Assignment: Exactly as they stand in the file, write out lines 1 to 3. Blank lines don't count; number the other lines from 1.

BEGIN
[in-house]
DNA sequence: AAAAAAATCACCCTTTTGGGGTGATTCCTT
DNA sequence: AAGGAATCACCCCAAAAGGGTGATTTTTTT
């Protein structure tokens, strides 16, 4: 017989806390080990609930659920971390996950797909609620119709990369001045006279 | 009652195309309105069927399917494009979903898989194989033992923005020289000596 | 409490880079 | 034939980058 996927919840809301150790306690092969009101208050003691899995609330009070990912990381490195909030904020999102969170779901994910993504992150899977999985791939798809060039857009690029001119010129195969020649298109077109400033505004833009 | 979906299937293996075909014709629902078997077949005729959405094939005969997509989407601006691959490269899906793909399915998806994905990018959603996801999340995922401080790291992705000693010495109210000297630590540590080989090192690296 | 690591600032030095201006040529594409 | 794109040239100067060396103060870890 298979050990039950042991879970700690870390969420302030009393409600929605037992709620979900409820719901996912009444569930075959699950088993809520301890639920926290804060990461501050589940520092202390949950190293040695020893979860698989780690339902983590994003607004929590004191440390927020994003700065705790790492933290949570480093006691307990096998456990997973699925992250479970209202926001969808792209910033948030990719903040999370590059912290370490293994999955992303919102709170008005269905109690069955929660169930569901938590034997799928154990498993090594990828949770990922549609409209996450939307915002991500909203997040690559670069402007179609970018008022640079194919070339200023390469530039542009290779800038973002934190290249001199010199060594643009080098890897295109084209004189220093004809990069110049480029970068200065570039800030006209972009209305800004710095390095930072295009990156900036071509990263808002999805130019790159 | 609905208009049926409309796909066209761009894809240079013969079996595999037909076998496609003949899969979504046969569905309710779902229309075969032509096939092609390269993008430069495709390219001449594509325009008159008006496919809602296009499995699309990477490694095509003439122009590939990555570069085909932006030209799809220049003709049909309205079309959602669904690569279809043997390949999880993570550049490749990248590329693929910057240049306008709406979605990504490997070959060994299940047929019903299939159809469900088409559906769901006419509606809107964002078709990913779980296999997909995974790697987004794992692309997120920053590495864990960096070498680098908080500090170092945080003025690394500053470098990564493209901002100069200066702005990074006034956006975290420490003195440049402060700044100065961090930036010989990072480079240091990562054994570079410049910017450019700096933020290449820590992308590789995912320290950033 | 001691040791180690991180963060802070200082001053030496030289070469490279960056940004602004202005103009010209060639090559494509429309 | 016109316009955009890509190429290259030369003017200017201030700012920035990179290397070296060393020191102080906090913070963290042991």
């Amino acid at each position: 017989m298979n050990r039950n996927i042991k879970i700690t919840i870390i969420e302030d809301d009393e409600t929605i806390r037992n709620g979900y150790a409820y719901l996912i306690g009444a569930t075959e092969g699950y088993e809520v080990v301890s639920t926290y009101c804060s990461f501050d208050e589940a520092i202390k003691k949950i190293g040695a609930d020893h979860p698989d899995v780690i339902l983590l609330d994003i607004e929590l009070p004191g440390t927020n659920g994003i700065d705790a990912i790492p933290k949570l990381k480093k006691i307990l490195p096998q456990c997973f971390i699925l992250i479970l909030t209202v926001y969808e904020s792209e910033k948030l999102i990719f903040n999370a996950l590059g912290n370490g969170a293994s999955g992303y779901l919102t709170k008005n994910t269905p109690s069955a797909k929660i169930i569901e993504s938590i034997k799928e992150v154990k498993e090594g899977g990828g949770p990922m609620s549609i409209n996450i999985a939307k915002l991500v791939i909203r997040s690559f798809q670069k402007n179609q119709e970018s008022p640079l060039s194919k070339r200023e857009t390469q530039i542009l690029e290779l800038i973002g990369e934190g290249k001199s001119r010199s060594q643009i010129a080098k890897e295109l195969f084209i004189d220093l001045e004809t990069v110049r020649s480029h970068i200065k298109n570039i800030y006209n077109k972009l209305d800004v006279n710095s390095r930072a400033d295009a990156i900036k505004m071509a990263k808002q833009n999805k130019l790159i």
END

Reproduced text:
[in-house]
DNA sequence: AAAAAAATCACCCTTTTGGGGTGATTCCTT
DNA sequence: AAGGAATCACCCCAAAAGGGTGATTTTTTT